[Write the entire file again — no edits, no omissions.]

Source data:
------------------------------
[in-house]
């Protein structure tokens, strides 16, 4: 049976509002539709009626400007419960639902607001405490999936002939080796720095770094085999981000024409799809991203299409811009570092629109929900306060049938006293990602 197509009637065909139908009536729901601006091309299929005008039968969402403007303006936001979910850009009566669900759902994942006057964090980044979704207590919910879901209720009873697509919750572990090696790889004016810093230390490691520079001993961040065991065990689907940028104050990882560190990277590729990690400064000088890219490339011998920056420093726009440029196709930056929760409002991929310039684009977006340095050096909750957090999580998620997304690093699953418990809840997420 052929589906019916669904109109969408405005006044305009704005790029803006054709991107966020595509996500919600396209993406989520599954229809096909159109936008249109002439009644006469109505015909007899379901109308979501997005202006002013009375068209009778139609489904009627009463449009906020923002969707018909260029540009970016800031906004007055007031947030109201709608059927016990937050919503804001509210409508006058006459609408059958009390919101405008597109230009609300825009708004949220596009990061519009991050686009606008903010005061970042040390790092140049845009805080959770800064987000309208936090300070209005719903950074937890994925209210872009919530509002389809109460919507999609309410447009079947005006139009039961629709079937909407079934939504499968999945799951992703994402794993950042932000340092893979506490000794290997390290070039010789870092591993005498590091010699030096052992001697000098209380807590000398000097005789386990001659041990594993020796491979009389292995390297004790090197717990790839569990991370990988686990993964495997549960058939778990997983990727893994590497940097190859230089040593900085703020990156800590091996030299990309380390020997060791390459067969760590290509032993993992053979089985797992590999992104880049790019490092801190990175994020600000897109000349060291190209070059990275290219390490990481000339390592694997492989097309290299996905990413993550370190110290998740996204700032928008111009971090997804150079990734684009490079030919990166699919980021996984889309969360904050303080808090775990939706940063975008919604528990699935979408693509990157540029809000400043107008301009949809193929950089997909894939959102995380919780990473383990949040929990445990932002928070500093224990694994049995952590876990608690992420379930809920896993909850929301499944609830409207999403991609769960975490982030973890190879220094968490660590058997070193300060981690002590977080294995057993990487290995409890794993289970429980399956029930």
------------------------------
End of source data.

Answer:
[in-house]
């Protein structure tokens, strides 16, 4: 049976509002539709009626400007419960639902607001405490999936002939080796720095770094085999981000024409799809991203299409811009570092629109929900306060049938006293990602 197509009637065909139908009536729901601006091309299929005008039968969402403007303006936001979910850009009566669900759902994942006057964090980044979704207590919910879901209720009873697509919750572990090696790889004016810093230390490691520079001993961040065991065990689907940028104050990882560190990277590729990690400064000088890219490339011998920056420093726009440029196709930056929760409002991929310039684009977006340095050096909750957090999580998620997304690093699953418990809840997420 052929589906019916669904109109969408405005006044305009704005790029803006054709991107966020595509996500919600396209993406989520599954229809096909159109936008249109002439009644006469109505015909007899379901109308979501997005202006002013009375068209009778139609489904009627009463449009906020923002969707018909260029540009970016800031906004007055007031947030109201709608059927016990937050919503804001509210409508006058006459609408059958009390919101405008597109230009609300825009708004949220596009990061519009991050686009606008903010005061970042040390790092140049845009805080959770800064987000309208936090300070209005719903950074937890994925209210872009919530509002389809109460919507999609309410447009079947005006139009039961629709079937909407079934939504499968999945799951992703994402794993950042932000340092893979506490000794290997390290070039010789870092591993005498590091010699030096052992001697000098209380807590000398000097005789386990001659041990594993020796491979009389292995390297004790090197717990790839569990991370990988686990993964495997549960058939778990997983990727893994590497940097190859230089040593900085703020990156800590091996030299990309380390020997060791390459067969760590290509032993993992053979089985797992590999992104880049790019490092801190990175994020600000897109000349060291190209070059990275290219390490990481000339390592694997492989097309290299996905990413993550370190110290998740996204700032928008111009971090997804150079990734684009490079030919990166699919980021996984889309969360904050303080808090775990939706940063975008919604528990699935979408693509990157540029809000400043107008301009949809193929950089997909894939959102995380919780990473383990949040929990445990932002928070500093224990694994049995952590876990608690992420379930809920896993909850929301499944609830409207999403991609769960975490982030973890190879220094968490660590058997070193300060981690002590977080294995057993990487290995409890794993289970429980399956029930």